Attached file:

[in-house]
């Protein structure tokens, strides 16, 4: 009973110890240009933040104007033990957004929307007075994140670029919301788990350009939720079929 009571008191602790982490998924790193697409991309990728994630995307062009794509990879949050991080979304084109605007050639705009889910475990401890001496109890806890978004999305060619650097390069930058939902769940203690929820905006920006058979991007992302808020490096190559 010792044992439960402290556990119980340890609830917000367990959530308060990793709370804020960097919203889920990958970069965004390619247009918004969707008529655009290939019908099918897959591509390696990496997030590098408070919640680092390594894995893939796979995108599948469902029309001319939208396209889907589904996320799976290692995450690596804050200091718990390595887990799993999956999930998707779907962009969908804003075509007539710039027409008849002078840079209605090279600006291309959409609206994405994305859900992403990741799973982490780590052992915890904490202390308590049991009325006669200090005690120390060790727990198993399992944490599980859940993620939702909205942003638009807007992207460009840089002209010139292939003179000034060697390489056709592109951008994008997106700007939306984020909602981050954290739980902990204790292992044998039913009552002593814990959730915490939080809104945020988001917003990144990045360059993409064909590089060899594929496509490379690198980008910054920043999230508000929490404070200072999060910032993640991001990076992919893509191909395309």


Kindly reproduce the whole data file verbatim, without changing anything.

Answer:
[in-house]
């Protein structure tokens, strides 16, 4: 009973110890240009933040104007033990957004929307007075994140670029919301788990350009939720079929 009571008191602790982490998924790193697409991309990728994630995307062009794509990879949050991080979304084109605007050639705009889910475990401890001496109890806890978004999305060619650097390069930058939902769940203690929820905006920006058979991007992302808020490096190559 010792044992439960402290556990119980340890609830917000367990959530308060990793709370804020960097919203889920990958970069965004390619247009918004969707008529655009290939019908099918897959591509390696990496997030590098408070919640680092390594894995893939796979995108599948469902029309001319939208396209889907589904996320799976290692995450690596804050200091718990390595887990799993999956999930998707779907962009969908804003075509007539710039027409008849002078840079209605090279600006291309959409609206994405994305859900992403990741799973982490780590052992915890904490202390308590049991009325006669200090005690120390060790727990198993399992944490599980859940993620939702909205942003638009807007992207460009840089002209010139292939003179000034060697390489056709592109951008994008997106700007939306984020909602981050954290739980902990204790292992044998039913009552002593814990959730915490939080809104945020988001917003990144990045360059993409064909590089060899594929496509490379690198980008910054920043999230508000929490404070200072999060910032993640991001990076992919893509191909395309």